Laurel and Hardy's Battles Of The Century
Someone asked John Ford to name his all-time favorite movie and he said Battle Of The Century with Laurel and Hardy. Now I don't know if Ford was on the level or having sport with an interviewer, but he wasn't alone for long remembering the comic duo's skirmishing, not only with pies, but any prop or implement handy. In fact, the title itself, Battle Of The Century, was more generic to all of (at least silent) Laurel and Hardy than specific to a 1927 comedy where pastry were extensively tossed. Follow-ups would build on
And so it was that Laurel and Hardy first seized a public through mutual destruction. Exhibitors would describe their subjects in terms of "another Battle Of The Century." They had slowed the pace of two-reelers on one hand, and ramped levels of violence on the other, and make no mistake, early Laurel and Hardys were violent, many of their shorts ending in mass combat. Where shin-kicking and pants-ripping was funny between Stan and Babe, imagine a screenful of extras brought into the melee. The greater a crowd's laughter, the grander scales went. Two Tars saw lines of cars demolished toward a horizon's infinity, with Laurel and Hardy giving better than they got.
Theirs were some of the loudest silent comedies going for carnage shown. Theatre sound-effect techs surely ran wild on these. I'd like knowing whose suggestion it was to make reciprocal wreckage an ongoing format (Leo McCarey?). Best evidence of how Laurel and Hardy were perceived by their audience came with a brace of personal appearances at
Fans today might be shocked if they could go back and see such coarse play as Stan and Babe engaged for a 1929 crowd conditioned by L&H shorts to expect comedy as extreme contact sport. Each night found them exiting the stage in tatters. The Laurel and Hardy of later, and by comparison, genteel touring, came a long road from this. Did a stock market crashing just ahead of their Frisco brawl have anything to do with L&H ferocity on stage? I'm guessing roughhouse played out to avoid its going stale, and besides, arrival of sound would permit emphasis to be spread along not just physical, but verbal, ground.
June 1929's Men O' War is a best illustration of this, its initial two-thirds given to spoken back-and-forth between Laurel/Hardy and girl acquaintances met in a park. There is a soda fountain routine that plays mostly in dialogue, Laurel and Hardy's voices so ideally suitable that, from here, you'd not imagine them any other way (would 30's patronage have sat for old L&H silents?). It's only a final third of Men O' War that harks back to take this/take that of prior approach, primitive sound recording and a stationary camera rendering much of this awkward and not a little forced (then why is Men O' War one of my favorites of all Laurel and Hardy?).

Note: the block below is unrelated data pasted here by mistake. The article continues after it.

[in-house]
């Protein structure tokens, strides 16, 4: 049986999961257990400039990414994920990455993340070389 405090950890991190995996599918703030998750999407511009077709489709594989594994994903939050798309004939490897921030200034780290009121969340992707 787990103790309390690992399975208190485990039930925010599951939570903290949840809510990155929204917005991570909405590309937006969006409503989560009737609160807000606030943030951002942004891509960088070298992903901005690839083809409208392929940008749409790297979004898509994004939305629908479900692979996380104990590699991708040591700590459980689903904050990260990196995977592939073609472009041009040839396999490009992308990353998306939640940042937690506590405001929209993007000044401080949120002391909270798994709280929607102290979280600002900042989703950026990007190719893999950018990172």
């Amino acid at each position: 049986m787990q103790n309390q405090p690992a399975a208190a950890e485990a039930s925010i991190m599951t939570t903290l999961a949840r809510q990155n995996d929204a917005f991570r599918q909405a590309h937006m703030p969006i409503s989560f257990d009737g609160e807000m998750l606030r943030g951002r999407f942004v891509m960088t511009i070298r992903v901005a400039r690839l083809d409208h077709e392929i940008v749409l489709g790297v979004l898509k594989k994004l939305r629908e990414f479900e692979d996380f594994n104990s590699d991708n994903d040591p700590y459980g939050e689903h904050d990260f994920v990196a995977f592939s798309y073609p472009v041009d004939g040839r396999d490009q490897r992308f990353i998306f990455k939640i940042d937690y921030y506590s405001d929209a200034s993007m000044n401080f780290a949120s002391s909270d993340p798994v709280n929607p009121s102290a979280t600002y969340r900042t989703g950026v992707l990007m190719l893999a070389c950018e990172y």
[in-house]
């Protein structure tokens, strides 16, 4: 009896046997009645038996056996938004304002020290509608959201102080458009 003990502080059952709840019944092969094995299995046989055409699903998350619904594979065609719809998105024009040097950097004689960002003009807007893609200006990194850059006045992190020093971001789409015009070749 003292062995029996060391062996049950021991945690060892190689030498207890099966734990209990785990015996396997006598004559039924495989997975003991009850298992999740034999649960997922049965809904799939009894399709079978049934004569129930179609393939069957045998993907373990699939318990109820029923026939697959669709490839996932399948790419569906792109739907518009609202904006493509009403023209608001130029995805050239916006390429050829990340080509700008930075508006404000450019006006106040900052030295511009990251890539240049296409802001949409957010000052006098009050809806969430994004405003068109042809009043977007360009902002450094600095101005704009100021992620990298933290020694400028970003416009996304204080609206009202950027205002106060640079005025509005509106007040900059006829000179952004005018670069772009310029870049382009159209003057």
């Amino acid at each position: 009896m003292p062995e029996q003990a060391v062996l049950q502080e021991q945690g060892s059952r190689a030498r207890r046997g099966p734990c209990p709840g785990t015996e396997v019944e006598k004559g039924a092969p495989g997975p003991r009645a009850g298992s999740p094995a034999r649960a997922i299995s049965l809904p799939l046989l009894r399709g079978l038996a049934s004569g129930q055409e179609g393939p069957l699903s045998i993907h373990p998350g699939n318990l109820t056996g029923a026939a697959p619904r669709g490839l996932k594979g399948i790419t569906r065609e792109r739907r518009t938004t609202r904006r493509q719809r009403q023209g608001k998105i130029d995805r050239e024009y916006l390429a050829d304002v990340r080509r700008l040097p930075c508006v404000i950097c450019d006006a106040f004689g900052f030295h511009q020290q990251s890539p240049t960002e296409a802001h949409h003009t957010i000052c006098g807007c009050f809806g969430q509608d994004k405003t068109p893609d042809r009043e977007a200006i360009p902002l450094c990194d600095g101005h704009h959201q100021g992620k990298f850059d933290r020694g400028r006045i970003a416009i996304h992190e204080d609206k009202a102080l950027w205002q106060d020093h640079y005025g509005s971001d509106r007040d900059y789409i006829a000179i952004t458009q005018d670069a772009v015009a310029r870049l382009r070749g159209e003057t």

The two-fro format worked better in brief once talkies took, and less than that for features they'd do. Not that battles of the century were abandoned. Popularity of 1934's Them Thar Hills and follow-up Tit For Tat was welcoming back of happy days with Laurel and Hardy unplugged and going again to the mat with old adversary Charlie Hall. So many tricks now in their bag enabled the team to eschew reliance on such singular approach however, thus song (Pardon Us), a children's story (Babes In Toyland), even dancing on occasion (Way Out West). Age would have made the rugged stuff unseemly in any event --- these weren't the Three Stooges, after all.
Later touring (as at left) saw Laurel and Hardy using a desk and chair in their Driver's License routine, and even a hospital bed for a sketch in which Hardy was immobilized, but still able to put across the gags and repartee. 1939 patronage, as opposed to 1929's, would probably have been alarmed to see Laurel and Hardy tearing away the other's trousers on stage. Had those ten years made comedy a kinder and gentler pursuit? When the boys turned back clocks in the forties by sparring with Edgar Kennedy in Air Raid Wardens, said reunion played like rose-hue nostalgia.
Silent shorts of violent yesteryear were in any case vault-bound and not to be re-seen until Robert Youngson put back the Battle Of Centuries label on now old-time act Laurel and Hardy in 1957's The Golden Age Of Comedy. Youngson's compilations and availability of mute shorts on 8 and 16mm made new generations realize just how wild and wooly Laurel and Hardy once were. Youngson saw increased appetite for cut-loose slapstick and made The Further Perils Of Laurel and Hardy (1967) all about The Great Soup, Water, Mud, and Furniture Fights the team had waged back when.
The compiling producer did in fact turn clocks back to 1929 setting when Laurel and Hardy were bywords for battling. It was sound marketing and I well remember Further Perils' sustained hour-and-a-half of tit-for-tat mayhem. These fights to the last goo were what Blake Edwards had in mind when he dedicated The Great Race and its epic pie war to Stan and Oliver. With their silent shorts currently out of DVD print, and no revival in sight, even The Further Perils Of Laurel and Hardy stays withdrawn, presumably for keeps. There is but occasional glimpse when TCM runs a packet of L&H silents during late-night. These are Library Of Congress polishes with best-ever quality on several of the titles (Two Tars never looked so good as here), making anticipation all the keener for UCLA's promised restoration of the whole Hal Roach Laurel and Hardy canon.